FBI gaffe makes McVeigh case ideal for death penalty opponents
TERRE HAUTE, Ind. (AP) – Because of the crime he committed, Timothy McVeigh has been a difficult figure for death penalty opponents to rally around.
But the revelation of an FBI oversight in his trial has transformed McVeigh’s case into what abolitionists call a perfect example of America’s flawed death penalty system.
”If with the scrutiny they had in this case, they can have a bungle, then what’s happening in the cases that nobody’s watching?” said Abe Bonowitz, director of the national group Citizens United for Alternatives to the Death Penalty.
”That’s something that everybody should be worried about.”
Bonowitz and other activists gathered Sunday in Terre Haute for anti-death penalty activities originally scheduled to precede McVeigh’s execution, which was delayed from Wednesday to June 11.
About 50 people filled folding metal chairs at a Unitarian church to hear a morning sermon about abolishing the death penalty, then about 30 others took to the Vigo County Courthouse to protest executions.
Their numbers were far fewer than the crowds of demonstrators that had been expected to descend on this far western Indiana city for what would have been the first federal execution since 1963. Still, abolitionists believe the delay will help them get their message across and keep the issue in the public’s mind for at least another month.
”Suddenly we are hearing about the system itself, and how it works or doesn’t work,” said Suzanne Carter, head of the Terre Haute Abolition Network. ”I want people to really think about it, to start saying, ‘Why do we do this?’ and ‘Is it any good?”’
Until now, most of the public’s focus was on McVeigh and the crime he committed, killing 168 people in the 1995 bombing of the Alfred P. Murrah Federal Building in Oklahoma City. The heinous nature of his crime made it hard even for some who oppose the death penalty to protest McVeigh’s scheduled execution by lethal injection.
”I’m sitting on the fence,” said Martha Cornelius, who attended Sunday morning’s Unitarian service. ”I’m not in favor of abolishing the death penalty until there’s a law that would guarantee life imprisonment without parole.”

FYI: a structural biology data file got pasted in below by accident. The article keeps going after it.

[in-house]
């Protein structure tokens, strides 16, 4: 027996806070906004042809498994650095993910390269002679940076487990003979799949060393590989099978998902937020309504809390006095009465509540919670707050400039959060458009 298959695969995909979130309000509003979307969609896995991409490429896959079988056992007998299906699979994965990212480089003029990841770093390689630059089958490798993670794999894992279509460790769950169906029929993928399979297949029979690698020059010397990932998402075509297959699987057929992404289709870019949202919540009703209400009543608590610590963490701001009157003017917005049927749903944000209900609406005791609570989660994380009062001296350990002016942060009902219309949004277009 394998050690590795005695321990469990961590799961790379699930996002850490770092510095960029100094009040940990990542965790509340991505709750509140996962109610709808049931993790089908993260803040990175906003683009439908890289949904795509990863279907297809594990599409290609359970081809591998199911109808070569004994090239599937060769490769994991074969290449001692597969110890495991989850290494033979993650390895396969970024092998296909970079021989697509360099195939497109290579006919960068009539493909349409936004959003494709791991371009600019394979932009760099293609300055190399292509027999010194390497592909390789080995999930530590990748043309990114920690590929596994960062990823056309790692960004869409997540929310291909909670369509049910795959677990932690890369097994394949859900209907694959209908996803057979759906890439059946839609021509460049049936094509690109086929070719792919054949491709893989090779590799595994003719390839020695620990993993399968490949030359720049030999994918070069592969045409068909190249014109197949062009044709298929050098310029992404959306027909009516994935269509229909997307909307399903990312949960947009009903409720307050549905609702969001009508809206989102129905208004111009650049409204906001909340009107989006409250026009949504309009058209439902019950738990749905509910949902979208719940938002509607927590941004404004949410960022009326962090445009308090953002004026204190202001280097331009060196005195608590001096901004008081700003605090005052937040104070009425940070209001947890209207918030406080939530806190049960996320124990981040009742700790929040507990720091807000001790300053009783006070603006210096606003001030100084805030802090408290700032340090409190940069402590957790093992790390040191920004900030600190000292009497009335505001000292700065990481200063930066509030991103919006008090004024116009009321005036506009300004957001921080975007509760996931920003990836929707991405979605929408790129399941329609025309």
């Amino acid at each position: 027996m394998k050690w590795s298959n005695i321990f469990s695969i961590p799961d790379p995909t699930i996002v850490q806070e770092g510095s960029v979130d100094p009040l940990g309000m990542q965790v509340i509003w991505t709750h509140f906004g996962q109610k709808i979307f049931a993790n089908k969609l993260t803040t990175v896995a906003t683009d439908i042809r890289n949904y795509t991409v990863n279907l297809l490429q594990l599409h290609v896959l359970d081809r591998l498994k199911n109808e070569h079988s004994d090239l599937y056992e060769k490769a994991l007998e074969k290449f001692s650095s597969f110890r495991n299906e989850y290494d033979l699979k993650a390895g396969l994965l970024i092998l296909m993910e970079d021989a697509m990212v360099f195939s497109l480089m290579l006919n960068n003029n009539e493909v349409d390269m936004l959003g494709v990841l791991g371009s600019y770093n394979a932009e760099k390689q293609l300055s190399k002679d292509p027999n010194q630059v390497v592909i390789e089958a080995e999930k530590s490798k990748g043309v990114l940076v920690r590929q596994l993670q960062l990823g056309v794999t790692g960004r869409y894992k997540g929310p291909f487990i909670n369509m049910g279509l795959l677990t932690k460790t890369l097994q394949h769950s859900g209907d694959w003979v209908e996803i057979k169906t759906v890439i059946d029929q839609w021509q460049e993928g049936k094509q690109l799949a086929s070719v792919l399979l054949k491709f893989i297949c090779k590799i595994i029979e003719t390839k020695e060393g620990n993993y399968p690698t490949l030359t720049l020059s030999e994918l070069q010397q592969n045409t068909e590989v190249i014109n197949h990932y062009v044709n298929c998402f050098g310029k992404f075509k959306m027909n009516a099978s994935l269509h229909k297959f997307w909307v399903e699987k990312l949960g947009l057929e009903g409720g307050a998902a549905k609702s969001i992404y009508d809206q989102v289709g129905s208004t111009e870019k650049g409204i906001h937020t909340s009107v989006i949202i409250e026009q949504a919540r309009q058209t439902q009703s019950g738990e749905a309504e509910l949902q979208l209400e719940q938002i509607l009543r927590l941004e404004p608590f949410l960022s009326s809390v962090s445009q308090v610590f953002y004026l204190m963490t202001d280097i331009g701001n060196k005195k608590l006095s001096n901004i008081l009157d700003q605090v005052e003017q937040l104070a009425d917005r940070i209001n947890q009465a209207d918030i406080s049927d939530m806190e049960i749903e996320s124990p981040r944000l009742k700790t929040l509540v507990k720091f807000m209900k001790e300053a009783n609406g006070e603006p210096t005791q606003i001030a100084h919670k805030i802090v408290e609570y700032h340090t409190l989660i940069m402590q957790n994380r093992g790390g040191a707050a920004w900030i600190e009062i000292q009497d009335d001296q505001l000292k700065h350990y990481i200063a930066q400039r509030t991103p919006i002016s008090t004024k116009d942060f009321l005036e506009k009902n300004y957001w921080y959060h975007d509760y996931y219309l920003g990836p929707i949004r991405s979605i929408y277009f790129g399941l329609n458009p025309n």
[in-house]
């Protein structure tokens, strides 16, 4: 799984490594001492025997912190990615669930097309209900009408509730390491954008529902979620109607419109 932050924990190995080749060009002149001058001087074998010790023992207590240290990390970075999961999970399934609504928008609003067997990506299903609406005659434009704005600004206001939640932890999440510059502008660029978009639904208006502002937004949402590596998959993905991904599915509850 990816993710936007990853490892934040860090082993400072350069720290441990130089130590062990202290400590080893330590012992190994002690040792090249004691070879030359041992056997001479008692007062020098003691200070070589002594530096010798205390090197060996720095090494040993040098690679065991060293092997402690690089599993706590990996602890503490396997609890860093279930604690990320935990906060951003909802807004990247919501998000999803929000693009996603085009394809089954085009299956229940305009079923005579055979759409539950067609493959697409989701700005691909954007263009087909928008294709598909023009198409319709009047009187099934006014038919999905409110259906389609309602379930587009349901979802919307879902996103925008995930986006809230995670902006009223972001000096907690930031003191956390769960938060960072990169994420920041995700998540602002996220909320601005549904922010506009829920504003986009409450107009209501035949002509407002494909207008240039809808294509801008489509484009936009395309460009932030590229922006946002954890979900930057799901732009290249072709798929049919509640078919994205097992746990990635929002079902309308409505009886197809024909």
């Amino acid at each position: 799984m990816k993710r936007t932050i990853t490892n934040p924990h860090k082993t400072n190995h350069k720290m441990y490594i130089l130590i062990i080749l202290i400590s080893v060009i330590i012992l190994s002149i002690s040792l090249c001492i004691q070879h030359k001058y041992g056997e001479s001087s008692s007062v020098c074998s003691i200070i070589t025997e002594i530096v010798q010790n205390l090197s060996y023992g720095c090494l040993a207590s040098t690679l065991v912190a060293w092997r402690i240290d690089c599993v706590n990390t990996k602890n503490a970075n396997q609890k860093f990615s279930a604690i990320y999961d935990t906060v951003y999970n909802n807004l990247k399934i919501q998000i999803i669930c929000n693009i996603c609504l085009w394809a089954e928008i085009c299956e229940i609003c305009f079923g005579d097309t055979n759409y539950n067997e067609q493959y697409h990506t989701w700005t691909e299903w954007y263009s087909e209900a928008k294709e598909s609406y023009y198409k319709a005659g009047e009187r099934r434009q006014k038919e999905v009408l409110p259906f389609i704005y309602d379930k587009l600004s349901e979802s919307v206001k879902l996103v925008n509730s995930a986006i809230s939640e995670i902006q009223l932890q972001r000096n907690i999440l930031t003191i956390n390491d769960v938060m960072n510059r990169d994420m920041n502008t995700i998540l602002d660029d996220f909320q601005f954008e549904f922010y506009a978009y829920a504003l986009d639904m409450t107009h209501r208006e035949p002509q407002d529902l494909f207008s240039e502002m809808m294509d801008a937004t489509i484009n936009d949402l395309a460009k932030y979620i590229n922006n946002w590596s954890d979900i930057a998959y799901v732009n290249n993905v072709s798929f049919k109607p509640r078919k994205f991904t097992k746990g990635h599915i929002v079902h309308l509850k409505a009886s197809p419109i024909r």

But she also took the abolitionist sermon of Bill Breeden to heart. And that’s where Breeden and others believe the delay gives them a stronger chance to win people over.
”It’s a victory for us,” Breeden said of the delay. ”Obviously we were planning for a big day. Abolitionists were going to be coming out in droves. But we’d much rather not have an execution.”
Also helping the anti-death penalty movement is the timing of McVeigh’s rescheduled execution, eight days before federal death row inmate Juan Garza is scheduled to die in the same facility.
Garza, who is Hispanic, is one of 17 minorities out of 20 federal death row inmates, and represents abolitionists’ concerns that the death penalty is used more freely against non-whites.
Abolitionists believe that having two federal executions little more than a week apart, after not having any in nearly 40 years, is bound to lead the public to rethink the system and how it is handled.
George White, who was cleared of a murder conviction in Alabama when missing evidence was discovered seven years after his arrest, was with the Terre Haute protesters Sunday, putting himself up as living proof that no system is perfect.
”We made mistakes even in a horribly visible tragedy like the Oklahoma City bombing,” said White, who spent more than two years in prison before he was cleared. ”Regardless of where people are on the concept of the death penalty, this just further demonstrates where we are as a nation in the practice of it.”
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